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Offline ART

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Re: The Laser Project.
« Reply #950 on: April 18, 2016, 07:24:30 AM »
Dan:

   Laser machining uses the same concepts as normal CNC. I consider the focal point to be a small
ball endmill of .1mm id diameter. Like nay endmill, if you go too slow you burn, at the right speed you dont.

 This photo shown was with a 10 watt laser, run fast, and many passes (8). the photo is how it came of the table,
no cleaning was necessary.. so long as the speed is right, it doesnt burn.

Art

Offline Dan13

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Re: The Laser Project.
« Reply #951 on: April 18, 2016, 08:45:33 AM »
COOOL!!!!

Interesting, how good of a surface finish can achieved using this method? Also if other materials (acrylic for instance) can be machined equally well or even, may be, some are better?

Dan

Offline ART

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Re: The Laser Project.
« Reply #952 on: April 18, 2016, 10:21:38 AM »
>>Interesting, how good of a surface finish can achieved using this method?

To be honest, I dont know. these are images from initial testing of the mode. Im finding things I wish to add more code to correct,
and lessons to be learned on how to best organize an image for burning. I suspect these initial images will be far surpassed as I
get further into learning how to deal with it. There seems little published on laser in a 3d context, most work seems focused on powerful
lasers ( 100 watt or more) to do 3d, but they do it in one pass. This is fine, but the bottom of their cut is likely very low power
as it would be 3.5mm away from focus, so this multi-focus method allows a set power at every level.. takes longer ,but the results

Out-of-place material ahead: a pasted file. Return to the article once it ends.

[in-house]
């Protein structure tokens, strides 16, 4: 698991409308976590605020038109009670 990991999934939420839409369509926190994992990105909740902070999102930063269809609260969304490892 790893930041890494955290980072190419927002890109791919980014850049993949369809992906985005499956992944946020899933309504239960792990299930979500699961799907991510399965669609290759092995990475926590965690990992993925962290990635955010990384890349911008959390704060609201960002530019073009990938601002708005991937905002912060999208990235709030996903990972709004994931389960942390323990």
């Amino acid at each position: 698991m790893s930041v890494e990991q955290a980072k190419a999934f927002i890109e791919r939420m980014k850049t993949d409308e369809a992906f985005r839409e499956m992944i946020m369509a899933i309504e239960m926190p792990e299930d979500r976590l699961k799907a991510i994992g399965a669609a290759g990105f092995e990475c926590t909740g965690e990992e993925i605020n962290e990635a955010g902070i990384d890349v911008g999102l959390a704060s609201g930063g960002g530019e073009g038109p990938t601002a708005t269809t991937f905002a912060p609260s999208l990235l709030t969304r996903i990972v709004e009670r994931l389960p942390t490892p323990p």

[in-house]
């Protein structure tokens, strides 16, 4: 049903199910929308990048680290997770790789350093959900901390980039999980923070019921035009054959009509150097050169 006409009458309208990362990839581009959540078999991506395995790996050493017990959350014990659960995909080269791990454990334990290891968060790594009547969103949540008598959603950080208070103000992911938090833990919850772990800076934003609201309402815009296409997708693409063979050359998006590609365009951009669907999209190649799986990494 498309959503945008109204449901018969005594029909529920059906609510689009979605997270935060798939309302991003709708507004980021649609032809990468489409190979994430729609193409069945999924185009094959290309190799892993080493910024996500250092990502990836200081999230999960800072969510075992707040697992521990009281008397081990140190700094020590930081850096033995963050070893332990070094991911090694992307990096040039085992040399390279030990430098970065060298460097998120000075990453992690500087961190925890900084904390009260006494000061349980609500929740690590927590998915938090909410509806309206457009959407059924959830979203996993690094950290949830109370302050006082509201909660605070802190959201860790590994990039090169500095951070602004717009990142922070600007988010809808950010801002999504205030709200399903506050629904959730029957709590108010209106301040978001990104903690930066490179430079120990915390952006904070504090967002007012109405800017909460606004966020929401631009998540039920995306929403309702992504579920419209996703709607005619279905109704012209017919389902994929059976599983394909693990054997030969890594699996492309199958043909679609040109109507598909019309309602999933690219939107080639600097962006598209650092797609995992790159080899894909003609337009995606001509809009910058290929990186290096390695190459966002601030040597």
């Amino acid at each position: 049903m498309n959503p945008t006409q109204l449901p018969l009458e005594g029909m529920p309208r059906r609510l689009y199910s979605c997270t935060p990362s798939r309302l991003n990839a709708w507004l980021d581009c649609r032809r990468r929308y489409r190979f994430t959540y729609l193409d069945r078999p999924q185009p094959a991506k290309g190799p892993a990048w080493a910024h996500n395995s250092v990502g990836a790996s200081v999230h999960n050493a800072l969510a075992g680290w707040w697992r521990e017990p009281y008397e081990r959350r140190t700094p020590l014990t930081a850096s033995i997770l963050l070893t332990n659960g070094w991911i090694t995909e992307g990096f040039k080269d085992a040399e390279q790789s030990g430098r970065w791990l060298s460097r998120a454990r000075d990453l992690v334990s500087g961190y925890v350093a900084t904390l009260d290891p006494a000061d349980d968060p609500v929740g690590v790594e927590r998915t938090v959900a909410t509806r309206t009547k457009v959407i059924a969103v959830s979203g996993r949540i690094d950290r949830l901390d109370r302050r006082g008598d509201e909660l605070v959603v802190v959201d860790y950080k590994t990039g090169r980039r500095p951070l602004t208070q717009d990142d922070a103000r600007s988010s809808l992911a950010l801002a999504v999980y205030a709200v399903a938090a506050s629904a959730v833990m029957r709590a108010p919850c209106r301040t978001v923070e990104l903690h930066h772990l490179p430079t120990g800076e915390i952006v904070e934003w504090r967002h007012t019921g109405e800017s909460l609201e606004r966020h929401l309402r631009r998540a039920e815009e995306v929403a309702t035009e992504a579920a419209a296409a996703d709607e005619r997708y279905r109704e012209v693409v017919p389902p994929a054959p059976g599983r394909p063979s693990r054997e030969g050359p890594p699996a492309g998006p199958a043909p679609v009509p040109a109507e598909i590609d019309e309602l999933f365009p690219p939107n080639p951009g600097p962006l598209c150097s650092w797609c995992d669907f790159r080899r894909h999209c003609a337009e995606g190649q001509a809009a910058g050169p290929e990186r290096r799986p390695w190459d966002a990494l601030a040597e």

should be as good or better as the focus is also tight at all levels and power requiirements are much lower, Ive done them in pine at 5 watts.
 It does require a Z table motion though..

  I have tested acrylic, it also works there, but I dont have a good example to show as I find they need to be quite deep
to be photographed well. Here is an early test though in plexiglass...

Art

Offline Dan13

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Re: The Laser Project.
« Reply #953 on: April 18, 2016, 03:46:11 PM »
Interesting to follow your investigation in this field.

Dan
Re: The Laser Project.
« Reply #954 on: April 19, 2016, 11:45:39 AM »
Here is a 3D engraving we did in Poplar using a 3W 445nm Laser Diode with an Air Assist.
« Last Edit: April 19, 2016, 11:50:48 AM by PicengraverToo »
Extensivly Re-worked/Re-designed/Modified Servo K2CNC KG-3925 and the Mini Laser Engraver

Offline Dan13

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Re: The Laser Project.
« Reply #955 on: April 19, 2016, 01:17:26 PM »
Wow! That' impressive. The depth looks substantial. Could you post a snippet of the Gcode you used to do this? I am curious how it's done.

Hard to judge on the quality from the photos, but looks as though it beats any attempt to 3D engrave with a conventional bit in terms of speed and detail level...

Dan
Re: The Laser Project.
« Reply #956 on: April 19, 2016, 01:45:00 PM »
Thanks Dan,

The Z axis commands control the laser power and the variable feedrate slows in the higher laser power (darker) areas to cut deeper.